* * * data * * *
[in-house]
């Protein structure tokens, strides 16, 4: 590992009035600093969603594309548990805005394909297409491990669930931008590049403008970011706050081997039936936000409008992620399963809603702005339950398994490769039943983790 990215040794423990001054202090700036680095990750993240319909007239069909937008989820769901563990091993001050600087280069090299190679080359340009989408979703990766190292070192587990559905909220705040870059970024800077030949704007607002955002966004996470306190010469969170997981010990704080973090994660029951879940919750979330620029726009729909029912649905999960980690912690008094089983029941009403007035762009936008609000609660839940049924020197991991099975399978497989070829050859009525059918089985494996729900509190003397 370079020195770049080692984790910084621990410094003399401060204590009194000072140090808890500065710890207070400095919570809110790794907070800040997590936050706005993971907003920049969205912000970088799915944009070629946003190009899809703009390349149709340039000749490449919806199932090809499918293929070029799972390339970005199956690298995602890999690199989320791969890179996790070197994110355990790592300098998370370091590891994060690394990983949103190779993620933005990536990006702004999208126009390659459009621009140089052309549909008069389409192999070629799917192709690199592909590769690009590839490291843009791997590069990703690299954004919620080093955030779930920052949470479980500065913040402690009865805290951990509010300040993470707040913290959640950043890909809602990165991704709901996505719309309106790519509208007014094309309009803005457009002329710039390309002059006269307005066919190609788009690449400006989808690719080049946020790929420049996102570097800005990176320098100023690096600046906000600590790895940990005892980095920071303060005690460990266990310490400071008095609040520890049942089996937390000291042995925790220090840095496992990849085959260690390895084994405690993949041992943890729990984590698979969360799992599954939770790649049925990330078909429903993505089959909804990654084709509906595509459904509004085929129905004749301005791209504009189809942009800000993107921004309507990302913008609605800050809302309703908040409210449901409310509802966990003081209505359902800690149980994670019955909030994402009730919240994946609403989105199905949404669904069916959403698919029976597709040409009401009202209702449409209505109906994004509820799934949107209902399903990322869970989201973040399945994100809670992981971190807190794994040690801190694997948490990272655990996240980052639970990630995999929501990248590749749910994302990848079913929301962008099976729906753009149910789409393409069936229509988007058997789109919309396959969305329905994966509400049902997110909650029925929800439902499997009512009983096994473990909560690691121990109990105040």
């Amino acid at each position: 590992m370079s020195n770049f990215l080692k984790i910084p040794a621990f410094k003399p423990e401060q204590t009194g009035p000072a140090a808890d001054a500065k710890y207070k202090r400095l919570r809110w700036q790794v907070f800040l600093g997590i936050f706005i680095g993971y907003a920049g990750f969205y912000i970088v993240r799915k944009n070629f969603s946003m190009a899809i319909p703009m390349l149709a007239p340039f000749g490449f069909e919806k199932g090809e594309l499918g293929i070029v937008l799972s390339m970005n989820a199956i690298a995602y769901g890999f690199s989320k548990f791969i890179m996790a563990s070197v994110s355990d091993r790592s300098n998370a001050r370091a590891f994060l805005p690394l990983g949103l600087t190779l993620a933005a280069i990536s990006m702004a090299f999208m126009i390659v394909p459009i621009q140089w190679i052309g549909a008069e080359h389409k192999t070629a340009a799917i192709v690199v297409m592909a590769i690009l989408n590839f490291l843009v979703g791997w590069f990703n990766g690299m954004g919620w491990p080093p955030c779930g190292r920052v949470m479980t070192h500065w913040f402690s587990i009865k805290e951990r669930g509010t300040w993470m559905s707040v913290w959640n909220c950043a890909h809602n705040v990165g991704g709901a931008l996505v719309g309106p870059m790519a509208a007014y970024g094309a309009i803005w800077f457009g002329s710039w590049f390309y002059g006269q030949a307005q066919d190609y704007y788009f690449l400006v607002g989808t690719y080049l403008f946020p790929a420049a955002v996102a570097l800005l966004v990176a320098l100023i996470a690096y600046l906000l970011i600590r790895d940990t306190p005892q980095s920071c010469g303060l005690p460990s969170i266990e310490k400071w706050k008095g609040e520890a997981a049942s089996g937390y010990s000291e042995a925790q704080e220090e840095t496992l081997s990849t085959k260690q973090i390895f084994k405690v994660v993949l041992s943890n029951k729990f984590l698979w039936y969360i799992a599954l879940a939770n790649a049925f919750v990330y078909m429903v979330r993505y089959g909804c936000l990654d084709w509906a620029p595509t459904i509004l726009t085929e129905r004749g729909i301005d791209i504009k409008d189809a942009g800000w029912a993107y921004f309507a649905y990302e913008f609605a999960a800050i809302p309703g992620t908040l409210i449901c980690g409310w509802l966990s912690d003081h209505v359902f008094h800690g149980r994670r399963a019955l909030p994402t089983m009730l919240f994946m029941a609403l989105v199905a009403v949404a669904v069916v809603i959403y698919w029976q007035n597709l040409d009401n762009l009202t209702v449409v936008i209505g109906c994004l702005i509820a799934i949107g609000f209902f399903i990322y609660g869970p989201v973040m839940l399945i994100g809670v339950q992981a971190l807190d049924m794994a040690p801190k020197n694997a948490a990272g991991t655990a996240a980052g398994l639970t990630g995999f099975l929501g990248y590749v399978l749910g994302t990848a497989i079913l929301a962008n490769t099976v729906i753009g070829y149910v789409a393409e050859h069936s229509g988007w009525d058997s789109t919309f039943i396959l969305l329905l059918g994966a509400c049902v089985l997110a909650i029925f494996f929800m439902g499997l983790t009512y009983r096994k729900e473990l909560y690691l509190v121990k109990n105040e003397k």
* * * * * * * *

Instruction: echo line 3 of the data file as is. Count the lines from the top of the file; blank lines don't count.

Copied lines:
């Amino acid at each position: 590992m370079s020195n770049f990215l080692k984790i910084p040794a621990f410094k003399p423990e401060q204590t009194g009035p000072a140090a808890d001054a500065k710890y207070k202090r400095l919570r809110w700036q790794v907070f800040l600093g997590i936050f706005i680095g993971y907003a920049g990750f969205y912000i970088v993240r799915k944009n070629f969603s946003m190009a899809i319909p703009m390349l149709a007239p340039f000749g490449f069909e919806k199932g090809e594309l499918g293929i070029v937008l799972s390339m970005n989820a199956i690298a995602y769901g890999f690199s989320k548990f791969i890179m996790a563990s070197v994110s355990d091993r790592s300098n998370a001050r370091a590891f994060l805005p690394l990983g949103l600087t190779l993620a933005a280069i990536s990006m702004a090299f999208m126009i390659v394909p459009i621009q140089w190679i052309g549909a008069e080359h389409k192999t070629a340009a799917i192709v690199v297409m592909a590769i690009l989408n590839f490291l843009v979703g791997w590069f990703n990766g690299m954004g919620w491990p080093p955030c779930g190292r920052v949470m479980t070192h500065w913040f402690s587990i009865k805290e951990r669930g509010t300040w993470m559905s707040v913290w959640n909220c950043a890909h809602n705040v990165g991704g709901a931008l996505v719309g309106p870059m790519a509208a007014y970024g094309a309009i803005w800077f457009g002329s710039w590049f390309y002059g006269q030949a307005q066919d190609y704007y788009f690449l400006v607002g989808t690719y080049l403008f946020p790929a420049a955002v996102a570097l800005l966004v990176a320098l100023i996470a690096y600046l906000l970011i600590r790895d940990t306190p005892q980095s920071c010469g303060l005690p460990s969170i266990e310490k400071w706050k008095g609040e520890a997981a049942s089996g937390y010990s000291e042995a925790q704080e220090e840095t496992l081997s990849t085959k260690q973090i390895f084994k405690v994660v993949l041992s943890n029951k729990f984590l698979w039936y969360i799992a599954l879940a939770n790649a049925f919750v990330y078909m429903v979330r993505y089959g909804c936000l990654d084709w509906a620029p595509t459904i509004l726009t085929e129905r004749g729909i301005d791209i504009k409008d189809a942009g800000w029912a993107y921004f309507a649905y990302e913008f609605a999960a800050i809302p309703g992620t908040l409210i449901c980690g409310w509802l966990s912690d003081h209505v359902f008094h800690g149980r994670r399963a019955l909030p994402t089983m009730l919240f994946m029941a609403l989105v199905a009403v949404a669904v069916v809603i959403y698919w029976q007035n597709l040409d009401n762009l009202t209702v449409v936008i209505g109906c994004l702005i509820a799934i949107g609000f209902f399903i990322y609660g869970p989201v973040m839940l399945i994100g809670v339950q992981a971190l807190d049924m794994a040690p801190k020197n694997a948490a990272g991991t655990a996240a980052g398994l639970t990630g995999f099975l929501g990248y590749v399978l749910g994302t990848a497989i079913l929301a962008n490769t099976v729906i753009g070829y149910v789409a393409e050859h069936s229509g988007w009525d058997s789109t919309f039943i396959l969305l329905l059918g994966a509400c049902v089985l997110a909650i029925f494996f929800m439902g499997l983790t009512y009983r096994k729900e473990l909560y690691l509190v121990k109990n105040e003397k």